This web page shows the output of an implementation of Conway's Game of Life written for the Ethereum network as a Smart Contract. In order to evolve the world to its next state (i.e., go to the next turn) one must simply send at least 0.00001 ETH or more to the smart contract's address on the network. Here are some more details:
0.00001 ETH, or
10000000000000 Weito the following address using the Rinkeby Test Network. You can click the address to start a transaction - I recommend a gas limit of at least 400,000.
Conway's Game of Life is a cellular automata, and can also be described as a turn-based "zero-player game."
It is made up of a two-dimensional grid of cells. You can think of each cell as having the potential to be populated - it can be alive or dead, and during each turn in the game its state is reassessed based on the states of its 8 neighbours. These are the "rules" by which a cell's state is determined each turn.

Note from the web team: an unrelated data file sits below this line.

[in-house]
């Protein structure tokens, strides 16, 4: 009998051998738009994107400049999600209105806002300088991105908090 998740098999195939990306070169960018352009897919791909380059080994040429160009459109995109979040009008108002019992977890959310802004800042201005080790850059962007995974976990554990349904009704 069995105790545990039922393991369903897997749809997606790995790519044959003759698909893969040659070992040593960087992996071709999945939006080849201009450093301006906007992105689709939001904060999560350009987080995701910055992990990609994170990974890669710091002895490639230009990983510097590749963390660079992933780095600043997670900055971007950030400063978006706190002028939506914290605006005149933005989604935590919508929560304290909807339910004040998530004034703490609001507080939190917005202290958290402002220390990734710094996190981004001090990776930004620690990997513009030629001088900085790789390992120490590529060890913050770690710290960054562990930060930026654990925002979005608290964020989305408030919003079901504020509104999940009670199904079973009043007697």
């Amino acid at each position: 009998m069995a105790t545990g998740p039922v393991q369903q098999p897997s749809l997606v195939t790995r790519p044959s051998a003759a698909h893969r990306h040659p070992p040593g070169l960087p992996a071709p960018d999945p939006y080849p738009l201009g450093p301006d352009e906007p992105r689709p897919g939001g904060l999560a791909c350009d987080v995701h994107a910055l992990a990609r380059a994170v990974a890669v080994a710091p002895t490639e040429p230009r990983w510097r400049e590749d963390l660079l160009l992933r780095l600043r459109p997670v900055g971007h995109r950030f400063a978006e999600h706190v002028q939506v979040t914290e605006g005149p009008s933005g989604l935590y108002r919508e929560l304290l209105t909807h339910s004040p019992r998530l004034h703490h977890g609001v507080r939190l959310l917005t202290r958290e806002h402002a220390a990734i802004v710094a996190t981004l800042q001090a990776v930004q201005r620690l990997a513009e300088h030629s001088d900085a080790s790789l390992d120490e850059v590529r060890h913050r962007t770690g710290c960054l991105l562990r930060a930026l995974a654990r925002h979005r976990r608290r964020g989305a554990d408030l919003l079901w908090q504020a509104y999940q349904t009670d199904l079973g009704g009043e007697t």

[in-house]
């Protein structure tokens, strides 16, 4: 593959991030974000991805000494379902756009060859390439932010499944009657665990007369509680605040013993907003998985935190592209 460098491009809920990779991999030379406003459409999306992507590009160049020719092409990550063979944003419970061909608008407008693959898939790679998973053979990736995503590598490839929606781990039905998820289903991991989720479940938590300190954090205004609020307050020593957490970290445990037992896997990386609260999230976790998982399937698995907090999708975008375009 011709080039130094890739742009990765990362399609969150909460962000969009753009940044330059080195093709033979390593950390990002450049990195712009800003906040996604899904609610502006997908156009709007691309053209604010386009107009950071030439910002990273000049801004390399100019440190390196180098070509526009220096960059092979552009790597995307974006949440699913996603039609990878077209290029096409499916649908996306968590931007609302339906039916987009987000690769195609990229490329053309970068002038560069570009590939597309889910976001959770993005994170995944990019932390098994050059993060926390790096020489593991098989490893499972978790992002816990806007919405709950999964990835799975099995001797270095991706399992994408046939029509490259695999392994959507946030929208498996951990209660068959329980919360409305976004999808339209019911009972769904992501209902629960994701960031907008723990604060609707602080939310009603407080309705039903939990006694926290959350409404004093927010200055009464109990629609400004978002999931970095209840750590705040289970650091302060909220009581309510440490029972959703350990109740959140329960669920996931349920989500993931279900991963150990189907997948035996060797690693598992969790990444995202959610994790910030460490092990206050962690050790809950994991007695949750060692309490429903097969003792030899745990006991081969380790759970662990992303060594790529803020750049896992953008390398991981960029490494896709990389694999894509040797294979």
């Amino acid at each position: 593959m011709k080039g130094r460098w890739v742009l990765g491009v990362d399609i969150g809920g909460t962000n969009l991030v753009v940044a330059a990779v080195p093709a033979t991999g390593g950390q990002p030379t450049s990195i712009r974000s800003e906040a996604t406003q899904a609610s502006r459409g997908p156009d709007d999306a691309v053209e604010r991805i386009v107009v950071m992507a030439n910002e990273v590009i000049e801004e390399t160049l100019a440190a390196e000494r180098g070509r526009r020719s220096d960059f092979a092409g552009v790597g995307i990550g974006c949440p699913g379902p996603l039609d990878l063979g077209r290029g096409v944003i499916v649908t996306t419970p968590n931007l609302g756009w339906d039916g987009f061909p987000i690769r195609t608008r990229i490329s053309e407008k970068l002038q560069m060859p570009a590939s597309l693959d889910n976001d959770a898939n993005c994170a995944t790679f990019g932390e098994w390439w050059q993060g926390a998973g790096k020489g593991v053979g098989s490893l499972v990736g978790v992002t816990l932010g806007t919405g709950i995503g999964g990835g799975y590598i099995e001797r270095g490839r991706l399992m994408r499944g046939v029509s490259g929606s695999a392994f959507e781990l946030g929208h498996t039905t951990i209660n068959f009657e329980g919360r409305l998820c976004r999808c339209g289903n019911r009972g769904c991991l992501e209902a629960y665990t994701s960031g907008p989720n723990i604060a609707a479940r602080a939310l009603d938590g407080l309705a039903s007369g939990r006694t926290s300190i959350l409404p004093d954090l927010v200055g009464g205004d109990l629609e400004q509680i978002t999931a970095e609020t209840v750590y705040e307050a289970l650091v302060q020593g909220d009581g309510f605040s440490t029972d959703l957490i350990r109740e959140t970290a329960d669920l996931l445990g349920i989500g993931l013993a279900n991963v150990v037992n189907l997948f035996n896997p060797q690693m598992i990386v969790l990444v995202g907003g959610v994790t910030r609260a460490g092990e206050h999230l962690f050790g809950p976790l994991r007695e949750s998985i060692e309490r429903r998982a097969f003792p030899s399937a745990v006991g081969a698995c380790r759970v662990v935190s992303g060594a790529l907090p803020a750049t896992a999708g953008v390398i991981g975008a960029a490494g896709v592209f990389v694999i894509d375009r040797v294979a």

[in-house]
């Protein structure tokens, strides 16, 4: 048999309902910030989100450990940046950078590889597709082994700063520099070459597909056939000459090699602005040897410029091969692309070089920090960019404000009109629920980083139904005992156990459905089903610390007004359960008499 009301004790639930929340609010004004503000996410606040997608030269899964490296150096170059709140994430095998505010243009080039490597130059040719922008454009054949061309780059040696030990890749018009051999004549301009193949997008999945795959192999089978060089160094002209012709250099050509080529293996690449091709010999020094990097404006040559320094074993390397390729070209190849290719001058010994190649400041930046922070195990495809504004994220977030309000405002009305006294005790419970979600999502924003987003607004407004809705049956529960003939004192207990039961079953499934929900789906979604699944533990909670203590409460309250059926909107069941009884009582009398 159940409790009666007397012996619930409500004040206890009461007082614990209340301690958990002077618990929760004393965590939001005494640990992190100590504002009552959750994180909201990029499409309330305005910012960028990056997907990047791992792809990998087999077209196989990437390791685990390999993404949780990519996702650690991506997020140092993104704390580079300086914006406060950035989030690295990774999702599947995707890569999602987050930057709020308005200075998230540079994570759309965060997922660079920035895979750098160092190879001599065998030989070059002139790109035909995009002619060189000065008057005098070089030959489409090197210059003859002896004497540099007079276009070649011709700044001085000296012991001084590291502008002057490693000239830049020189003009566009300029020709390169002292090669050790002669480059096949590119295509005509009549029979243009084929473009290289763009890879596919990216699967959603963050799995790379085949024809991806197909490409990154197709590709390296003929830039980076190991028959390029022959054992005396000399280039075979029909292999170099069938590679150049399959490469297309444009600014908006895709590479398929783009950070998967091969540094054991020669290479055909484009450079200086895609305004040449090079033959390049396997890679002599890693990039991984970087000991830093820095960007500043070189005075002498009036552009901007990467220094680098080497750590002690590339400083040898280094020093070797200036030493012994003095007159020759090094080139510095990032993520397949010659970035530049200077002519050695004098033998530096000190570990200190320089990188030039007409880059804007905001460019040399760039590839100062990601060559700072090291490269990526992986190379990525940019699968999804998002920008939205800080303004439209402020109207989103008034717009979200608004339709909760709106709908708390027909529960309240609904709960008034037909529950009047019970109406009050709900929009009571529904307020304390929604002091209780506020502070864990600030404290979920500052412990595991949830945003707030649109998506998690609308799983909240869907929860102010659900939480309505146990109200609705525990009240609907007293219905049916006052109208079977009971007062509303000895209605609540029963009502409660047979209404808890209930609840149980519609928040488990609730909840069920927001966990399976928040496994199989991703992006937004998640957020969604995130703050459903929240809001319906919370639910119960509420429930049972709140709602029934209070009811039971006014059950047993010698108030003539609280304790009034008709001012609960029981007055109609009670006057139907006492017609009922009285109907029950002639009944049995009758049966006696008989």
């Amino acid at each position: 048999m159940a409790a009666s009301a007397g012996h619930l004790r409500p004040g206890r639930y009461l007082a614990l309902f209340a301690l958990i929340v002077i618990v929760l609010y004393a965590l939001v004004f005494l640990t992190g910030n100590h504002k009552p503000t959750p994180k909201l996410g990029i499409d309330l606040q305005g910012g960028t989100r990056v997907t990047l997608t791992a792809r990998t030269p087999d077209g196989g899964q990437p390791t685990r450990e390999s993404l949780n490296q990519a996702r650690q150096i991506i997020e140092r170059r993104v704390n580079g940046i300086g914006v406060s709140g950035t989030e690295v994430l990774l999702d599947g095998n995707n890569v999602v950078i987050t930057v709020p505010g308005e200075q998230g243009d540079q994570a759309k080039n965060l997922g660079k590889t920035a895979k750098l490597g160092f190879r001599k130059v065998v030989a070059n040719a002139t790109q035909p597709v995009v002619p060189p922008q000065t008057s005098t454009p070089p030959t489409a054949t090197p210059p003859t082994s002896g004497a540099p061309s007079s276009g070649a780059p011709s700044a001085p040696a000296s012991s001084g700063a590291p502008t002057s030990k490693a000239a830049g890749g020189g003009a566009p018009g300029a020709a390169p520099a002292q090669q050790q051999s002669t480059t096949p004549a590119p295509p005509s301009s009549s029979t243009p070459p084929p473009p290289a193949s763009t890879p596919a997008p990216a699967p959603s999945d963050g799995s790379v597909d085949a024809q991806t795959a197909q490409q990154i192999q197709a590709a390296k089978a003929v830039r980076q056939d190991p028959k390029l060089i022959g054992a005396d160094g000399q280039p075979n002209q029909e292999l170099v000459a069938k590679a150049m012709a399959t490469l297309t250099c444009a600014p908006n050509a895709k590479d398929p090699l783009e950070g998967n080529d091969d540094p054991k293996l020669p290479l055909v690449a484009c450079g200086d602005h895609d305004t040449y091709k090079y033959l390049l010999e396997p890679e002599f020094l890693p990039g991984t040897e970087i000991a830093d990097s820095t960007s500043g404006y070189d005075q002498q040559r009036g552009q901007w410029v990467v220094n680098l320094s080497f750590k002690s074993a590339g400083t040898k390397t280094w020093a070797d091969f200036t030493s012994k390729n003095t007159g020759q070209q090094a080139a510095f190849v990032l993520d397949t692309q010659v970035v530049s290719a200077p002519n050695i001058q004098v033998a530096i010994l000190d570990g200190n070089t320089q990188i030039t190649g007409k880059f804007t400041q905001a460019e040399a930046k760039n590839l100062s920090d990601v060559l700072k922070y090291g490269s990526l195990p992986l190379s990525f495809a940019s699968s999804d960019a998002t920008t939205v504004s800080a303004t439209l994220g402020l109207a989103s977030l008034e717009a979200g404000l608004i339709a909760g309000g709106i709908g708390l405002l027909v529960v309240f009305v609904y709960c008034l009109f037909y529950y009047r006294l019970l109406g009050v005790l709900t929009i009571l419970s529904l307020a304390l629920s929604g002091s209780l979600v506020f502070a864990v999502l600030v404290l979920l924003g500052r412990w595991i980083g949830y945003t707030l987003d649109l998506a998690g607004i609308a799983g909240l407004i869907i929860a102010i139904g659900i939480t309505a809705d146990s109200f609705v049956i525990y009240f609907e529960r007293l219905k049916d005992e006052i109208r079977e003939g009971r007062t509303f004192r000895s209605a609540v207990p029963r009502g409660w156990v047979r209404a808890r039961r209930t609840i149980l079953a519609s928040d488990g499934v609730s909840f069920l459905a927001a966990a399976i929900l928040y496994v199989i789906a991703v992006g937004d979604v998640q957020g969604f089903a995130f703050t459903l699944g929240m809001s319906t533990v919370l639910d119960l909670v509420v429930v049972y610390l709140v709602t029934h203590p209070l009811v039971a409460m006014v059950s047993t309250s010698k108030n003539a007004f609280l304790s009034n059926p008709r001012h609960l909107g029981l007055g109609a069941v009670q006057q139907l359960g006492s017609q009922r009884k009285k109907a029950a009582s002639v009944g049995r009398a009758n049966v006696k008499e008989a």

Most implementations of the Game of Life simply have
My name is Dan, I'm a software engineer from the UK who lives in Vancouver, BC in Canada. I have a website where I talk about software, books, and the surprisingly good music that I make, plus a Twitter and a GitHub page.
Since 2014 I have been steadily writing implementations of the Game of Life in various languages. It's a fun exercise in TDD and a good way to be exposed to new technologies. The ever-increasing interest in cryptocurrencies and slow rise in availability of distributed apps (Dapps) and smart contracts prompted me to experiment with a version of the game which could run as a Dapp. Turns out, it can.
If you'd like to see the code, raise an issue, or open a pull request, you can do so on the GitHub repository.